A new U.S. Centers for Disease Control and Prevention (CDC) report has found disturbing evidence that children under five are not getting their required nutrition and instead are consuming sugary drinks that damage health.

For the report, researchers surveyed the parents of more than 18,000 kids ages 1 to 5 in 2021. The survey attempted to find out the number of times the child ate fruit, and vegetables, and consumed sugar-sweetened beverages in the preceding week. The findings of the survey were published in the CDC’s Morbidity and Mortality Weekly Report on Thursday.

Almost half of the kids did not eat a vegetable every day and about a third did not eat a fruit every day, the report said. In addition to this, 57% of the kids drank a minimum of one sugary beverage that week.

Moreover, the decline in nutritional health increased with age. For instance, a 1-year-old was more likely to eat a fruit or vegetable every day and less likely to have a sugary drink than older kids, according to the researchers.

The differences were more pronounced when the survey was analyzed state-wise.

“This is the first time we’ve had state-level estimates on these behaviors,” Heather Hamner, senior author of the study and a senior health scientist at the CDC, said, CNN reported. “It’s a really good time to think about the programs and policies that states have in place and areas where they can continue to work and improve to make the nutrition environment the best it can be for our young children.”

As per the survey, Mississippi led the states by reporting the highest rate of children drinking at least one sugar-sweetened beverage in the preceding week, at nearly 80%. On the other hand, Maine had the lowest rate of sugary drink consumption at 38.6%.

Coming to fruits and vegetables, the CDC report said over half of the kids in 20 states did not consume a vegetable every day, considering the previous week.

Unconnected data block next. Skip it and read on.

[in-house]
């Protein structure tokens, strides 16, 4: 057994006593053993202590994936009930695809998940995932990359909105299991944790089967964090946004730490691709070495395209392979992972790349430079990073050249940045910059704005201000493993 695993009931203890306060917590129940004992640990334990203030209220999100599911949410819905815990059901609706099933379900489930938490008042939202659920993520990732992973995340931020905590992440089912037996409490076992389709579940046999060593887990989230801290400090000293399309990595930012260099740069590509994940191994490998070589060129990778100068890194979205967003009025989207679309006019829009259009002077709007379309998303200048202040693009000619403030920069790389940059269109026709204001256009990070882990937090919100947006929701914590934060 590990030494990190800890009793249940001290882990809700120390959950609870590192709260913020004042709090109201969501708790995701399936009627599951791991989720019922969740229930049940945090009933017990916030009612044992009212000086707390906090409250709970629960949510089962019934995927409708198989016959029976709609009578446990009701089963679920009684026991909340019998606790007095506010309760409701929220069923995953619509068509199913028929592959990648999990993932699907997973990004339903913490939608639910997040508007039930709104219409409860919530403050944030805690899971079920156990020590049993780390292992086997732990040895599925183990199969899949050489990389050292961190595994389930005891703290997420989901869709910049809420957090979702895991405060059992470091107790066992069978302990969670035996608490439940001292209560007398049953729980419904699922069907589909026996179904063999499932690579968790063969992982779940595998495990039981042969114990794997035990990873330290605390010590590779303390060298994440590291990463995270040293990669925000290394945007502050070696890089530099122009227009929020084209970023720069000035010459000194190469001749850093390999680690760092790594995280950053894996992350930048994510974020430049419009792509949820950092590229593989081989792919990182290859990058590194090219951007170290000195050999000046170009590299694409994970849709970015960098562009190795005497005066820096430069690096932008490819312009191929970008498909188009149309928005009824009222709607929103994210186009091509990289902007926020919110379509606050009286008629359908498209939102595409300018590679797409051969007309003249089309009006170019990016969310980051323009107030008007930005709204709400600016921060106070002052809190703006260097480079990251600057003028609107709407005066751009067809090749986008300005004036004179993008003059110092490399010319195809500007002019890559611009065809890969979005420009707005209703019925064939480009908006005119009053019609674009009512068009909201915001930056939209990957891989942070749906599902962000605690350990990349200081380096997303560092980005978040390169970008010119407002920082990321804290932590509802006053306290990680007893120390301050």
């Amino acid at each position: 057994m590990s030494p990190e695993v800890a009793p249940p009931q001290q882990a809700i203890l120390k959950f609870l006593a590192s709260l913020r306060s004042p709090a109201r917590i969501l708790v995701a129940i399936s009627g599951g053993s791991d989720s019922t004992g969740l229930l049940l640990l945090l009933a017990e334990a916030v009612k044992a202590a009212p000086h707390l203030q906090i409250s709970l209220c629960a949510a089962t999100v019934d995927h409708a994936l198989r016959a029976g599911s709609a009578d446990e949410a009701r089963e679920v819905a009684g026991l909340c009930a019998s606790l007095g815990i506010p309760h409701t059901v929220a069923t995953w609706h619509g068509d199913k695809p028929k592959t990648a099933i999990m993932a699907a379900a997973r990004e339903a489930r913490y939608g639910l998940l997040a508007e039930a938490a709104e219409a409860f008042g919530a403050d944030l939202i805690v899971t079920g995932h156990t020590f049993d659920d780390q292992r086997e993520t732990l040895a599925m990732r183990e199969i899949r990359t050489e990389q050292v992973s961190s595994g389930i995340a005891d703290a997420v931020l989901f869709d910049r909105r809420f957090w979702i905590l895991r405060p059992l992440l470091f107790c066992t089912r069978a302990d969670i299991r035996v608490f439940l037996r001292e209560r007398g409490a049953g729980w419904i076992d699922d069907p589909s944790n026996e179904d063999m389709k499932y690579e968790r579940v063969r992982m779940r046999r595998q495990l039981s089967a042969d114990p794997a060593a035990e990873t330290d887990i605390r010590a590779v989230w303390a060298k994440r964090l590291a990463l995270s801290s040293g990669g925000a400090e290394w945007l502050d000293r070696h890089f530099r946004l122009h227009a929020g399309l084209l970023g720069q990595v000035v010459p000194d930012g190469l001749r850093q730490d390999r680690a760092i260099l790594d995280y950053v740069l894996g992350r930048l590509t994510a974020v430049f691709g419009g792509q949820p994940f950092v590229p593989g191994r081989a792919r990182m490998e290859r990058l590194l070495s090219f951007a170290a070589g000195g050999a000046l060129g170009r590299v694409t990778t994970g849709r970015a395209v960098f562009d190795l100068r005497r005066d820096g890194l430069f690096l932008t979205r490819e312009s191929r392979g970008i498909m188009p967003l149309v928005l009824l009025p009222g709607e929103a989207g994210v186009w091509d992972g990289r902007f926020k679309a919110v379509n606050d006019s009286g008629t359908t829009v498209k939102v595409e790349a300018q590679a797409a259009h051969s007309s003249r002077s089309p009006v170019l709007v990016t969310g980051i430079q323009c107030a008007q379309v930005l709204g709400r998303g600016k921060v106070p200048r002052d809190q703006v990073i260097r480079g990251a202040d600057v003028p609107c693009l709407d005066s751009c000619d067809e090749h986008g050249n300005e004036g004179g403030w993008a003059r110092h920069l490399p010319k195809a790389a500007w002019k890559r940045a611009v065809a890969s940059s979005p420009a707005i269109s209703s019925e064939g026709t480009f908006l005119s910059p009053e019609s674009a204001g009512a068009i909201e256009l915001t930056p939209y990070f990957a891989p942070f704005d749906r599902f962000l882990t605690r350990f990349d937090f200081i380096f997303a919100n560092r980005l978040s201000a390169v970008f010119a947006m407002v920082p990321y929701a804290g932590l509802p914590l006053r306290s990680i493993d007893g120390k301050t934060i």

Louisiana led the pack, where 60% of the children did not eat a vegetable daily and 50% of the children did not eat a fruit every day.

On the other end of the spectrum was Vermont, where parents reported the highest rates of regular fruit and vegetable consumption among kids.

The divide was not limited to states. The report found about 70% of parents of Black children reported their child drank a sugar-sweetened beverage at least once during the preceding week.

“Compared with children living in food-sufficient households, those living in households with marginal or low food sufficiency were less likely to eat either a daily fruit or vegetable and were more likely to consume sugar-sweetened beverages during the preceding week,” the report said.

Concerned about the rise in consumption of sugary drinks, the report stated, “limiting or reducing foods and beverages higher in added sugars, including sugar-sweetened beverages, is important because added sugars are associated with increased risk of obesity, dental caries, diabetes, and cardiovascular disease.”

The solution to changing these trends lies with the parents, Hamner said.

“We’ve found that it can take up to 10 times for a child to try a new food before they like it,” she said. “Continuing to try and expose young children to a wide variety of fruits and vegetables is an important piece.”

According to CDC recommendations, children from ages 1 to 5 should consume half a cup to 2 cups of fruits and vegetables, depending on their age and caloric needs.